Working with GraphQL Mutation | Part2
In case you are landing at this page directly, it’s recommended that you read through the Part 1 first here.
Question :- What is GraphQL Mutation used for ?
Answer → We use mutation in order to save/write some entity with the backend. This is similar to the POST verbatim of RESTful APIs.
Question :- Demonstrate the implementation of the GQL based Mutation ?
Step #1.) We first create a Mutation, where we define the name of mutation and it’s parameter.
Step #2.) Below is how the definition of the ‘CreateStudentRequest’ looks like :-
Step #3.) Below is how the definition of the ‘CreateSubjectRequest’ looks like :-
Step #4.) Below is how the definition of the ‘studentService.createStudent(CreateStudentRequest)’ looks like :-
- First, we save the Address object, corresponding to this request.
- Second, we save the Student object into the database.
- Third, we save the subjects corresponding to this student.
Step #5.) Next, we declare the package-path into the ComponentScan :-
Step #6.) Now, we define the schema definition for this mutation :-
- Note that, the name of this mutation is same as the one that we created in step 1 above.
- In Request, it takes in an object of CreateStudentRequest.
- In Response, it returns the object of StudentResponse.
Step #7.) Let’s define the schema the above request as well : CreateStudentRequest object : We receive as input to the GQL. Note that, there is a nested object with name as CreateSubjectRequest, to which we have also defined in the same file as below :-
Step #8.) Recall that, we had already created the object of StudentResponse as part of the GraphQL schema.
Step #10.) Now restart the application and we can observe that, we can see the mutation coming in auto-suggest as well now :-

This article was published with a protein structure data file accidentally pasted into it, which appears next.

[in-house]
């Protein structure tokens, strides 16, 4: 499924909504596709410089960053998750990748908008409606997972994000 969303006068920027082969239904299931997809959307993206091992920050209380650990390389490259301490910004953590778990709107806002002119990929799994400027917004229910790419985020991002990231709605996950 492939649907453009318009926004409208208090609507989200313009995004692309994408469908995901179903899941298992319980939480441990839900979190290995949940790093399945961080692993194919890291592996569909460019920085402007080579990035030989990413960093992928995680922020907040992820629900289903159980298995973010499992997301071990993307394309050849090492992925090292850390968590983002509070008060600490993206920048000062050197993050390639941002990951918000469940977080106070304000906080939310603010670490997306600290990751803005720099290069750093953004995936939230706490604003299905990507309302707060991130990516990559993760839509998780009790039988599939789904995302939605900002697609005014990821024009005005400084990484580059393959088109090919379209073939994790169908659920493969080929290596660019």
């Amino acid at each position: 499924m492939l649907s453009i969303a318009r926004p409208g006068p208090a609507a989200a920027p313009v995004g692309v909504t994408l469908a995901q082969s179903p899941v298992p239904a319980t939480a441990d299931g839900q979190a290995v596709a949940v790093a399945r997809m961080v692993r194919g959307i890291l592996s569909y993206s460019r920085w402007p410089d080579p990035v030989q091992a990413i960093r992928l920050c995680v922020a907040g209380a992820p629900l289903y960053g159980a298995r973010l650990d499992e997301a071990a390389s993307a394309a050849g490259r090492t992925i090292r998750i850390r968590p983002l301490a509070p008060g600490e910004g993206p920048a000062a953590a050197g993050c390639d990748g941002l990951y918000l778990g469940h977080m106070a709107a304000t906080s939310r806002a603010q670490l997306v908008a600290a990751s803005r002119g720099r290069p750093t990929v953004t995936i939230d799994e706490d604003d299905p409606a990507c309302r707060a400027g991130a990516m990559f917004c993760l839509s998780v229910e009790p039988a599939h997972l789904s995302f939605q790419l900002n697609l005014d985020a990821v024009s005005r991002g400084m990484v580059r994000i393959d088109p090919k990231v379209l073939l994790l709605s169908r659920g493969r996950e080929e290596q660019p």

Step #11.) We can also specify all those fields, against which we wish to save the values.
Step #12.) Here is we have defined the full fledged request for this Mutation :-
- In lines 2 to 17, we define the field-values for the student object, for which we wish to save the values.
- In lines 19 to 31, we are specifying the query fields, which we wish to fetch from the GQL-Query after this mutation have been executed.
Step #13.) Let’s test out the newly object by querying the same to the GQL-Query :-
Question :- Can you demonstrate some Client, which can query to GQL ?
Answer → GQL-Query/Mutation can have various clients :-
- PostMan → We demonstrated in Part1 here.
- AltAir plugin → We demonstrated in this blog.
- Any Restful Application → We would show next now.
Here is what we are going to do next :-
Step #1.) Here is the dependency that we would need to do the above thing :-
Step #2.) Below is how we define our RESTful GET & POST APIs :-
Step #3.) Below is how we define the mutation request :-
Step #4.) Below is how we would be using this mutation : Note that, all the requests to GQL are always the POST type :-
Question :- Can we also deploy our application at Heroku ?
Step #1.) Let’s create our free account at Heroku and install MYSQL application at it :-
Step #2.) Next, let’s try to access mysql through our MySql client :-
Step #3.) Next, let’s login on our heroku server :-
Step #4.) Let’s install JAVA now at this Heroku server :-
Step #5.) Now, we configure the DB properties in our application.properties file :-
Step #6.) Now, we deploy the JAR at Heroku server :-
We can now access the application through the application URL as mentioned above.
That’s all in this series, we shall see you in next blog.